Rinko Kikuchi: Actually I didn’t care because everybody thought that way even before I got the role. I knew it was the last chance for my career. I started at 15 and 10 years is a kind of limit. I was 24 when I got the audition.
LB: Did the Japanese respond well to your performance in Pacific Rim?
RK: I think so. Before my family saw Pacific Rim they were worried because I’ve done a lot of very serious roles with some naked scenes. But for this film I had a fierce, dramatic role. They loved it. I was really happy to hear that.
LB: Pacific Rim director Guillermo del Toro described you as having a mysterious, private quality. Do you think this is true?
RK: I’m not sure exactly what he meant. I think I’m a really open person. I don't feel that I have any secrets.
LB: It’s been said that you loathe doing promotional tours. Is that true?
RK: No, not at all. I just think it’s better for people to see a movie without knowing anything beforehand. That way they can form their own opinion. But at the same time I really want to help directors promote a movie.
LB: How was it working with del Toro?
RK: I’m a really big fan of his work.
LB: Del Toro said he chose you to play Mako Mori because you have a combination of strength and femininity. Do you think you’ve helped change the perception of Japanese actresses for complex roles, as opposed to directors casting Chinese actresses for Japanese characters?
RK: I don’t think it matters if an actress is Chinese, Korean, or Japanese. What matters is if she can work with the role. At auditions I consider how I can individually play the role. There’s no need to categorize actors into Japanese or Chinese. We’re kind of a huge team.
LB: A lack of English fluency seems to prevent many Japanese actors from breaking into Hollywood. Is that true?
RK: I don’t think so. I’ve been studying English for only two years but I was able to get an audition and a really good role for 47 Ronin. If you make an effort, and don’t give up, I think it’s possible to succeed even with limited English ability. I haven’t focused on trying to be an international actor. I just want work with great directors.
LB: You really admire director John Cassavetes, a pioneer of independent film. It seems you like independent films. What kinds of films would you like to do in the future?
RK: I’d like to keep a good balance between independent films and blockbusters. I think there are opportunities for me in both. I’d like to do sci-fi, action, a variety of films.
LB: What kinds of challenges have you faced as a Japanese actress since moving to New York City about two years ago?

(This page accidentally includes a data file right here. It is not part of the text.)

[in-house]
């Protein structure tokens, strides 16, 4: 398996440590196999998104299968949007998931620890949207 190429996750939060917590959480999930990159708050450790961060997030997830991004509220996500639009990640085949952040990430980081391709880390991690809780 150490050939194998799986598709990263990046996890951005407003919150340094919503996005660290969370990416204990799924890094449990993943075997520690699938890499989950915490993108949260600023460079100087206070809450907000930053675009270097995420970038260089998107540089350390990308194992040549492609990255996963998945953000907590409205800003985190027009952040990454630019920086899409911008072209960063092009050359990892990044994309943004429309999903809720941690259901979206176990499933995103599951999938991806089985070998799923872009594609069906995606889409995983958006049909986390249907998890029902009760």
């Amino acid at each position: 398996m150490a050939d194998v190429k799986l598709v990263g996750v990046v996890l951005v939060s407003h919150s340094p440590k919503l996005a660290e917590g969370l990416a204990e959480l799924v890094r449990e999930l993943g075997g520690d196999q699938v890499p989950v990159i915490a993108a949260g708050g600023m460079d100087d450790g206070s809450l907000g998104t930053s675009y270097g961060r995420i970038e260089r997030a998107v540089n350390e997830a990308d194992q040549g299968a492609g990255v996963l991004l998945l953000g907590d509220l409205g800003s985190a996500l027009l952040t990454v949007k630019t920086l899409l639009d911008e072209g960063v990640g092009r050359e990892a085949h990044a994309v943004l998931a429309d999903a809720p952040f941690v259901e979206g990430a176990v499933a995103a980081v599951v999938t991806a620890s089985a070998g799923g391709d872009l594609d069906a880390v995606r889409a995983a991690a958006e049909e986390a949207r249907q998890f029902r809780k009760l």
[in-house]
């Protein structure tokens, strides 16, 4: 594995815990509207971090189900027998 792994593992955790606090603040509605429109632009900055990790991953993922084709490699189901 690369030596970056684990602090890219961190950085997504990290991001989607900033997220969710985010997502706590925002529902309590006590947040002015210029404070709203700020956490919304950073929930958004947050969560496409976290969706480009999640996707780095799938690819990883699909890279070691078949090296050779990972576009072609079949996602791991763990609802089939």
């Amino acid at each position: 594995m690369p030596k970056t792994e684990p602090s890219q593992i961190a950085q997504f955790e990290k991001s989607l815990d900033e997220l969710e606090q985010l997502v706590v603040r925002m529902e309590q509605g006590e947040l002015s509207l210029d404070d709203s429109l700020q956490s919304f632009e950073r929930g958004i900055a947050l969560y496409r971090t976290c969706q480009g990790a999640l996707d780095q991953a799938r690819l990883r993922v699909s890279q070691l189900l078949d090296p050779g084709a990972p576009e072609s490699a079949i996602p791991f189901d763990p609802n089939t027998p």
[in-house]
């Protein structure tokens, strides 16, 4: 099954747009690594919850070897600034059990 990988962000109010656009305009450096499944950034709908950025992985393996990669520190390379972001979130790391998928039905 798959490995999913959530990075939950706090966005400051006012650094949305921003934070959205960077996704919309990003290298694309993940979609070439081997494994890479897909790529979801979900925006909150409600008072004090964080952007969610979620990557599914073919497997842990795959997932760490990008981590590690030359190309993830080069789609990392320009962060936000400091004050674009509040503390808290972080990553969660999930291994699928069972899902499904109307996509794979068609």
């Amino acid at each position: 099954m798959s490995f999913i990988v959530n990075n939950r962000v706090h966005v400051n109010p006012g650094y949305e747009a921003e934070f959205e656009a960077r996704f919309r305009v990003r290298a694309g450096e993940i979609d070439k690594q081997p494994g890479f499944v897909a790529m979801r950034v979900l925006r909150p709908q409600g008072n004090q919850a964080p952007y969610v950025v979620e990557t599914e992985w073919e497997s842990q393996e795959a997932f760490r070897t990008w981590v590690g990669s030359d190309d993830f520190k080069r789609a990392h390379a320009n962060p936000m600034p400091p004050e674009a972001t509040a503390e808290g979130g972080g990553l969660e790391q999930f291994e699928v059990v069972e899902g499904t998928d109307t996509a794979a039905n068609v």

RK: Before moving to New York I didn’t really think about being Japanese. Now I’m feeling closer to Japan, and feel really proud of Japanese culture. I’d also really like to work with Japanese directors.
LB: Anybody in particular?
RK: Some great directors like Kiyoshi Kurosawa, Takashi Miike, Hirokazu Koreeda.
LB: So you’re thinking of returning to Japan?
RK: No, I love New York. I want to find completely new opportunities. Now everything is new to me. I’d like to work with Japanese directors but keep New York as my base.
LB: Asian actresses working in Hollywood have sometimes said they’ve encountered unwanted advances from men. Has this happened to you?
RK: I don’t know, I’ve never really thought about that. Maybe I’m just really lucky because I’ve gotten really good roles. I’m working with a really good team. I’ve made many friends in New York, and it feels like home.
LB: Your 47 Ronin co-star Kou Shibasaki is also trying to have an international career. Are you supportive of up and coming Japanese actresses?
RK: Yes, of course. I’m really happy Japanese actors like Kou are getting a chance to work abroad. We have very different skills; different acting styles. I’m really happy if there are more international Japanese actors. That makes me feel more comfortable.
LB: Is there an actor you particularly admire?
RK: I love Gena Rowlands because she’s so powerful and gorgeous and not too beautiful. She’s so beautiful on the inside. I really admire her.
LB: Would you like to work with her?
RK: Yes, I would. One time I almost had the chance to meet her. Maybe this year.
LB: Last summer you produced and directed your own film. Could you tell me about that?
RK: It was a short promotional film for the Japanese fashion brand Zucca. A lot of Japanese brand campaigns are boring, so I wrote up a different kind of synopsis, and they loved my ideas. I had lots of suggestions for lighting and beautiful shots, so they asked me to be the director. I’d like to do more directing work, maybe with dramatic roles.